For all these reasons, the General Assembly imposes specific responsibilities on States. Primary among them is that “Member States are responsible for ensuring the protection of the health, safety and welfare of their people and the resilience and self-reliance of the health system and access to health services which is critical for minimizing health hazards and vulnerabilities and delivering effective prevention, response and recovery in emergencies and disasters.” Insecurity is no excuse for failing to provide health services and protect those who offer them.

Thus, the resolution calls upon States to take specific preventive measures to enhance and promote the safety and protection of medical and health personnel and promote respect for their respective professional codes of ethics, including those designed to end impunity. These measures include

a) Clear and universally recognized definitions and norms for the identification and marking of medical and health personnel, transports and installations;

b) Specific and appropriate educational measures for medical and health personnel, state employees and the general population;

c) Appropriate measures for the physical protection of medical and health personnel, transports and installations;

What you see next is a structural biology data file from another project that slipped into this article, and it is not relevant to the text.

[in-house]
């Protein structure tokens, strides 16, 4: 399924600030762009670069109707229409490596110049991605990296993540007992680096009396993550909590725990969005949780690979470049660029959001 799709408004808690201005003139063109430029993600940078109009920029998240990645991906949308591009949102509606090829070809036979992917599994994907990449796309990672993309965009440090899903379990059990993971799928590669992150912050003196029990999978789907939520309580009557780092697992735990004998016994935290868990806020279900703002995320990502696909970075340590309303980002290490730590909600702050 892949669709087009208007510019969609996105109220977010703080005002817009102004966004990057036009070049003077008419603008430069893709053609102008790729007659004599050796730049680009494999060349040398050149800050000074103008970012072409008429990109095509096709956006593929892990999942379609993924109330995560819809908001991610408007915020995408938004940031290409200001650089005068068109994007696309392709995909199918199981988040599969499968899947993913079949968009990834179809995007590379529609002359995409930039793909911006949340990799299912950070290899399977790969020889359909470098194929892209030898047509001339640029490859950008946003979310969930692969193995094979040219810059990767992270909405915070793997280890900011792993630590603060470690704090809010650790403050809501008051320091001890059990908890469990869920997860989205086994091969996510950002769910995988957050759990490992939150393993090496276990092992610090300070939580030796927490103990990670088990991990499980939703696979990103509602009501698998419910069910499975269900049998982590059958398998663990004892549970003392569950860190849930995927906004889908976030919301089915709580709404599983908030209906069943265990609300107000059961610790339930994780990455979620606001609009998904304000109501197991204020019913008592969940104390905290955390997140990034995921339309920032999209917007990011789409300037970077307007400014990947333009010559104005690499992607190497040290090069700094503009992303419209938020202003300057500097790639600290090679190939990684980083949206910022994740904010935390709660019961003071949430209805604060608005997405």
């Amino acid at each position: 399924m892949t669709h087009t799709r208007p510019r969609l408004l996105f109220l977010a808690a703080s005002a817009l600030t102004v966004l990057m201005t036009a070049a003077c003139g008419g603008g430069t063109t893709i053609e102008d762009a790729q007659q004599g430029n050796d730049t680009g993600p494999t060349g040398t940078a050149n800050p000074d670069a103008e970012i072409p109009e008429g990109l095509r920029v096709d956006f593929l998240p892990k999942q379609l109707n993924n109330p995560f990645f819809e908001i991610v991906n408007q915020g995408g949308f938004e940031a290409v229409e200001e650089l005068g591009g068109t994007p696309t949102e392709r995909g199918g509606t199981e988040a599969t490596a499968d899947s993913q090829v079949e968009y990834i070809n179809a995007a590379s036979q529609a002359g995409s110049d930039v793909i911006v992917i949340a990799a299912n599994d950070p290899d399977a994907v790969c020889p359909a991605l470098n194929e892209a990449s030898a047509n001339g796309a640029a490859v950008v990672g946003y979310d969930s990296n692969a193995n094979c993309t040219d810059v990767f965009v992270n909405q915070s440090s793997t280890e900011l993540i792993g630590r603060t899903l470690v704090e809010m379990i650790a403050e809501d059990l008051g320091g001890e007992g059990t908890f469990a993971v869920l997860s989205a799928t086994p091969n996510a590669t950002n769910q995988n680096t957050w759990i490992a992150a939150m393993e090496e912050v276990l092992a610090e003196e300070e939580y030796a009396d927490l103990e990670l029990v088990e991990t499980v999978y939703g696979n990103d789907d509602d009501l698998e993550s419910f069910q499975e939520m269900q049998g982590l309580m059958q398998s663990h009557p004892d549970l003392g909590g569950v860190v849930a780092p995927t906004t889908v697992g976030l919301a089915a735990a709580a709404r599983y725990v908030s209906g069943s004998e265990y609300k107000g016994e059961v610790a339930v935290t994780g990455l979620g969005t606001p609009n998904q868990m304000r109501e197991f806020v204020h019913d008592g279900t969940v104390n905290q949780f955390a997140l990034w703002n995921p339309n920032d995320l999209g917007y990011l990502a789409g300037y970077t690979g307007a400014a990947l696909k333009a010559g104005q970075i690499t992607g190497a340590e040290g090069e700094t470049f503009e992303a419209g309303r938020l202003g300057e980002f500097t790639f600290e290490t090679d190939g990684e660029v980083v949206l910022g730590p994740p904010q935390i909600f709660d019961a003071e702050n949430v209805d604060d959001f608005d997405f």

d) Appropriate other measures, such as national legal frameworks where warranted, to effectively address violence against medical and health personnel;

e) Collection of data on obstruction, threats and physical attacks on health workers;

International organizations have responsibilities as well. Notably, the General Assembly reaffirmed World Health Assembly resolution 65.20, which requires the World Health Organization to provide leadership at the global level in developing methods for systematic collection of data on attacks on health facilities, health workers, health vehicles, and patients in complex humanitarian emergencies, in coordination with relevant United Nations bodies, other relevant actors, and the intergovernmental and nongovernmental organizations, avoiding duplication of efforts. The GA resolution also invites WHO and other international organizations to provide to promote research, provide technical assistance to Member States and develop preventive measures to promote the safety and protection of health workers, facilities and transports, and improve the resilience of health systems, including universal health coverage.

The resolution asks the Secretary General, in collaboration with WHO, to provide a report on protection of health workers, including recommendations for action and preventive measures, at the 70th session of the General Assembly.

This resolution has the potential to be a milestone in the protection of health workers and patients throughout the world. It recognizes the protection of health care as a human right everywhere, at all times, and that States must be proactive in realizing it. No longer can the international community ignore the immediate need to safeguard health for everyone, everywhere.

Aanjalie Collure is a Communications Fellow at IntraHealth International. Leonard Rubenstein is Director of the Program on Human Rights, Health and Conflict at the Johns Hopkins Bloomberg School of Public Health and Chair of the Safeguarding Health in Conflict Coalition.